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Interdisciplinary ecotourism research: insights and issues for conservation biology

Moore, S.A., Newsome, D., Rodger, K. and Smith, A.J. (2009) Interdisciplinary ecotourism research: insights and issues for conservation biology. The Open Conservation Biology Journal, 3 . pp. 57-64.

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    Link to Published Version: http://dx.doi.org/10.2174/1874839200903010057
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    Abstract

    A continuing interest in interdisciplinary research characterizes conservation biology. This interest is a response in large part to the increasingly complex problems facing society. Analysis of recent ecotourism research, as an interdisciplinary enterprise, offers insights. As such, this paper analyses two projects – the social and ecological impacts of visitors to the south-western Australian forests, and of interactions between visitors and sea lions off the west coast of Australia. Analysis centers on issues of central concern for interdisciplinary research in conservation biology: poorly defined terms, lack of common goals, unclear or missing conceptual framework, insufficiently explained methods, and a lack of new knowledge achieved through integration. From the reviewed studies, interdisciplinary research appeared possible because the researchers used strategies from more than one discipline while adopting the paradigmatic position of ecology. Unresolved issues were how to work with potentially conflicting epistemologies and methodologies, and rewarding interdisciplinary research.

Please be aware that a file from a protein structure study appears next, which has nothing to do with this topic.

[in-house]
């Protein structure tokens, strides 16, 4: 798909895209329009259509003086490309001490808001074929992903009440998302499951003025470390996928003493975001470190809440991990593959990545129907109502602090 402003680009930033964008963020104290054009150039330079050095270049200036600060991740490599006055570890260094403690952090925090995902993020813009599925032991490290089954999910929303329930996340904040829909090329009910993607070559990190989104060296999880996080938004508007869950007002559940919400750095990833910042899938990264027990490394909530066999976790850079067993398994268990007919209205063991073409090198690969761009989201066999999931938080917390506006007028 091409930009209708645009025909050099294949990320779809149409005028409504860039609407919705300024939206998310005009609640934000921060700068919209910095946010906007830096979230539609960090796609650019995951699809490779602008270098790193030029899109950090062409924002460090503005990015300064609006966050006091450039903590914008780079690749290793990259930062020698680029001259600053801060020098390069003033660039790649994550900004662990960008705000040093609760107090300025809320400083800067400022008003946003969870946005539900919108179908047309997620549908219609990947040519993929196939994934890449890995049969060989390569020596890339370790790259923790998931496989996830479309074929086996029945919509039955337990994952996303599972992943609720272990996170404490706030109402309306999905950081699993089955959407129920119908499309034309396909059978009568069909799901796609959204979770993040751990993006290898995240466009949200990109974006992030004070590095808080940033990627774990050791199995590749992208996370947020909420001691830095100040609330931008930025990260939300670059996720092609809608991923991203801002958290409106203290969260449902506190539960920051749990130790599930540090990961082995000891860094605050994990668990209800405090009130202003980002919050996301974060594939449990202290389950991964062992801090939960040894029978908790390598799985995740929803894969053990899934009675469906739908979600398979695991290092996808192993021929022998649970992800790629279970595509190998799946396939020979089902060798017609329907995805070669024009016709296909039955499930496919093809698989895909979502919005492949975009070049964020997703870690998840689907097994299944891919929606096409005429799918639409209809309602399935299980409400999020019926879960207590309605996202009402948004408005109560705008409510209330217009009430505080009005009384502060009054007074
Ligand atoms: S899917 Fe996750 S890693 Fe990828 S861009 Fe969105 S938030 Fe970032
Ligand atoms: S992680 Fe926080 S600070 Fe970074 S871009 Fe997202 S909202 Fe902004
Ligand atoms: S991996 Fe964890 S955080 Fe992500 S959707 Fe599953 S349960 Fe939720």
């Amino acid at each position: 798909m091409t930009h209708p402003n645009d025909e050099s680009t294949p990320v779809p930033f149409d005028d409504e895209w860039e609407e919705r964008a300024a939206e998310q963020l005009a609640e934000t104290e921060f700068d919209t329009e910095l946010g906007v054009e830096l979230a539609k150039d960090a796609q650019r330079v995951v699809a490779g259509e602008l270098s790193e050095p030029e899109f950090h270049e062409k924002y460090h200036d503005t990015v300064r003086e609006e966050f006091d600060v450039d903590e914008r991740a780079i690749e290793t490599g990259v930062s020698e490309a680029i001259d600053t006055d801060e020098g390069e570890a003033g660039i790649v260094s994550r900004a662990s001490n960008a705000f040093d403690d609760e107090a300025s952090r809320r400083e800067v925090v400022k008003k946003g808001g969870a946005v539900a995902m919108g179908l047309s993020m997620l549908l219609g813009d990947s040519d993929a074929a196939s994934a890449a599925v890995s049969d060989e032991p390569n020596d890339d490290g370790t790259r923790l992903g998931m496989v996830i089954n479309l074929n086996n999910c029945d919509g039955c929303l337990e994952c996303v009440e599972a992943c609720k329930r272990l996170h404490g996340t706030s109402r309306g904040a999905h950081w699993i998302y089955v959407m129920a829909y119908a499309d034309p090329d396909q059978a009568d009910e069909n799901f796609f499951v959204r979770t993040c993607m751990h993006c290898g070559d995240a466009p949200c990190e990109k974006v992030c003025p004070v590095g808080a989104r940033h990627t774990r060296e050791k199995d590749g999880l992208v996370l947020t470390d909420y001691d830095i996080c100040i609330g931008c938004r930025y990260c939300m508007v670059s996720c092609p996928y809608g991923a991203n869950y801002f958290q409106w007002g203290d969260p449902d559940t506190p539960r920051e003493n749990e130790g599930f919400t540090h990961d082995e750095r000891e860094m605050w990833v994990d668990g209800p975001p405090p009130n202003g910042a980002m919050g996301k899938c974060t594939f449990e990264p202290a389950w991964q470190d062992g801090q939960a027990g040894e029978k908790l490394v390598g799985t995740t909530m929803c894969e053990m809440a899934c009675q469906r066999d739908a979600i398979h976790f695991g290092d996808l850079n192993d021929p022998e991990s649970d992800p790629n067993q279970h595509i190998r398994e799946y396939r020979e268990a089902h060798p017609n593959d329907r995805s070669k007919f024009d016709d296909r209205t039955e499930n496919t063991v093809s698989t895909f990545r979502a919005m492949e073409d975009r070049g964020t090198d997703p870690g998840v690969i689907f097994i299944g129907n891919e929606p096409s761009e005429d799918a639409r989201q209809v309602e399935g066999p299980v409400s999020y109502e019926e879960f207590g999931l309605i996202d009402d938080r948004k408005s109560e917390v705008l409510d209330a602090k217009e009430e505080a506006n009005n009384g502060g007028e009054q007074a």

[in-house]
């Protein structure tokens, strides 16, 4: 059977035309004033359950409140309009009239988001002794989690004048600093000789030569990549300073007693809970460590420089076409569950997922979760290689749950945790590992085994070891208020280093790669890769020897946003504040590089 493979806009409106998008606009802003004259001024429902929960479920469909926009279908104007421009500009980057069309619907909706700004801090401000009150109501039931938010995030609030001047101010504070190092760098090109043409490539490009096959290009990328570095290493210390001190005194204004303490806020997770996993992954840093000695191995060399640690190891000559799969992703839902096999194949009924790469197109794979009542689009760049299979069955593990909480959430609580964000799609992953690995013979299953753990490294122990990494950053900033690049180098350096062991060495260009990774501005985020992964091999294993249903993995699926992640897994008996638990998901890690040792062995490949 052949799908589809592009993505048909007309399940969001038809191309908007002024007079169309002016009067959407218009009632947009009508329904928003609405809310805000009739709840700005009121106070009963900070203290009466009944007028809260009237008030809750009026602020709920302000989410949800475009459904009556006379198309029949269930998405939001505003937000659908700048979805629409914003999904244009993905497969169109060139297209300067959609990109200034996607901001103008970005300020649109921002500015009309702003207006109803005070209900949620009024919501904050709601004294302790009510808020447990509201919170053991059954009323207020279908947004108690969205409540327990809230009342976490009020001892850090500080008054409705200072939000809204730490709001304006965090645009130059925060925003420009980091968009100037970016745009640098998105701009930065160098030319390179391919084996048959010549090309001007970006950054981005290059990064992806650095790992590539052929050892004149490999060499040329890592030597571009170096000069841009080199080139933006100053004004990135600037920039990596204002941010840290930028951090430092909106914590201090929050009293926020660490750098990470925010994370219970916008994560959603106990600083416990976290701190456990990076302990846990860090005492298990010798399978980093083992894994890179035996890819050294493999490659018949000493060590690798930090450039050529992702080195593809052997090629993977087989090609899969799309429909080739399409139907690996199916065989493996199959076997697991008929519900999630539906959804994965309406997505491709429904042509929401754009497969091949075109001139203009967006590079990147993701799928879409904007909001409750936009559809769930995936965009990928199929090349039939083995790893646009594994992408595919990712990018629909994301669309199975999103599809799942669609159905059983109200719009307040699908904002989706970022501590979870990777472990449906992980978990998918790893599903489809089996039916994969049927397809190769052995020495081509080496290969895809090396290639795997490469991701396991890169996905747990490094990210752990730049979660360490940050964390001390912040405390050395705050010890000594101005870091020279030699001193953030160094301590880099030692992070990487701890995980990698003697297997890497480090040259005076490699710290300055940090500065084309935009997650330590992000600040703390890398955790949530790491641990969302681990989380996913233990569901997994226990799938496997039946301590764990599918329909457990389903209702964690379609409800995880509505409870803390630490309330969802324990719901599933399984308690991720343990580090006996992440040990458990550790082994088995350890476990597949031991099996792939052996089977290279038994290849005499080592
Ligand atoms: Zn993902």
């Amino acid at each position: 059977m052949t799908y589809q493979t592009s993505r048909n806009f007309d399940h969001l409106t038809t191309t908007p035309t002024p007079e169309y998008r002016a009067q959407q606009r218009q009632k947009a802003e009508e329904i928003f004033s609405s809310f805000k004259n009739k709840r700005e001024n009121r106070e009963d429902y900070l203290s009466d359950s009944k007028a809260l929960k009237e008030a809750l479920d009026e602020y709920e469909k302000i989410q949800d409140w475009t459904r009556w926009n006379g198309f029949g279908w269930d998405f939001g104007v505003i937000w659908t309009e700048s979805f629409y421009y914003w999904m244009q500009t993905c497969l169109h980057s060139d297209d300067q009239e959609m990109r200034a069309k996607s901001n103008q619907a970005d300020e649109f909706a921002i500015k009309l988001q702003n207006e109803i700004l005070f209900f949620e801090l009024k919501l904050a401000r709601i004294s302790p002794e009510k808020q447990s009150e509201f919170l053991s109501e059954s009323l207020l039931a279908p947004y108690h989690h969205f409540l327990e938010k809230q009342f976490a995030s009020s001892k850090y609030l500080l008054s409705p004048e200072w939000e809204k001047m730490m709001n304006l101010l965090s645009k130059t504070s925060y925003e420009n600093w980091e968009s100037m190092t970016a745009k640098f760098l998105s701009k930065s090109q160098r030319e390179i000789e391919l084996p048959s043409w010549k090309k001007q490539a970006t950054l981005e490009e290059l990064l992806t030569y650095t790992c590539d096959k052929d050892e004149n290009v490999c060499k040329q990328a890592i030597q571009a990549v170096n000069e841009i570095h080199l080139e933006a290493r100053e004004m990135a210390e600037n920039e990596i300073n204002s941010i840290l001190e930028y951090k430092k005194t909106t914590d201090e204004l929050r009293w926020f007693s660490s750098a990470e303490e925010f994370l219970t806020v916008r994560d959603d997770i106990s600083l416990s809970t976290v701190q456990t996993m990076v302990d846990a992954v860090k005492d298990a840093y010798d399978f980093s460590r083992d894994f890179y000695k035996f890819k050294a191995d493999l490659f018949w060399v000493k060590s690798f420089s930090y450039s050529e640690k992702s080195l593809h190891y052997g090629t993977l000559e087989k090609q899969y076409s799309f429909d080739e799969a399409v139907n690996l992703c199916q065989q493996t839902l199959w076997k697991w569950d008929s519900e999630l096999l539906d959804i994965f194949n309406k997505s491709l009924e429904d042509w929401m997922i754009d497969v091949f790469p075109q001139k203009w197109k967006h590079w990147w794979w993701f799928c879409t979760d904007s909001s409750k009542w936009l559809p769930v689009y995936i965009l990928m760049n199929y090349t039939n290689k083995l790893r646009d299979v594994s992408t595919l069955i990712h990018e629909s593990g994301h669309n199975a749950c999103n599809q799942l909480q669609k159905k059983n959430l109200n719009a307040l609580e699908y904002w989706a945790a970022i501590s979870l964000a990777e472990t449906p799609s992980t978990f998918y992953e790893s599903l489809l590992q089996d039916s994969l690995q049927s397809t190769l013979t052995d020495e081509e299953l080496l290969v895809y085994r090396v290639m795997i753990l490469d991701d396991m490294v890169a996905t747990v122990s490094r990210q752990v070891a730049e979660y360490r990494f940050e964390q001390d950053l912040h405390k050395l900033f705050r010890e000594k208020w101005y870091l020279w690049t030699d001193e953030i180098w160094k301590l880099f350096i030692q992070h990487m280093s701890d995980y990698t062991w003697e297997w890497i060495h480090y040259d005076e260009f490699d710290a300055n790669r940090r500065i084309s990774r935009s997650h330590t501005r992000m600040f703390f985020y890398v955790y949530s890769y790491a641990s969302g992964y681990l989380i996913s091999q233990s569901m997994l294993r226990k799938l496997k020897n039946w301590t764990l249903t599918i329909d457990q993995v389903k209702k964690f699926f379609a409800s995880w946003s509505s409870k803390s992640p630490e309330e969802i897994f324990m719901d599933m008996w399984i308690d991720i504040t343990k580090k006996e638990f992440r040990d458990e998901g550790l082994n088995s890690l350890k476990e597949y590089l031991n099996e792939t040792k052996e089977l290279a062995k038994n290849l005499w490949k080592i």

Publication Type: Journal Article
    Murdoch Affiliation: School of Environmental Science
    Publisher: Bentham Open
    Copyright: (c) the authors
    URI: http://researchrepository.murdoch.edu.au/id/eprint/1625
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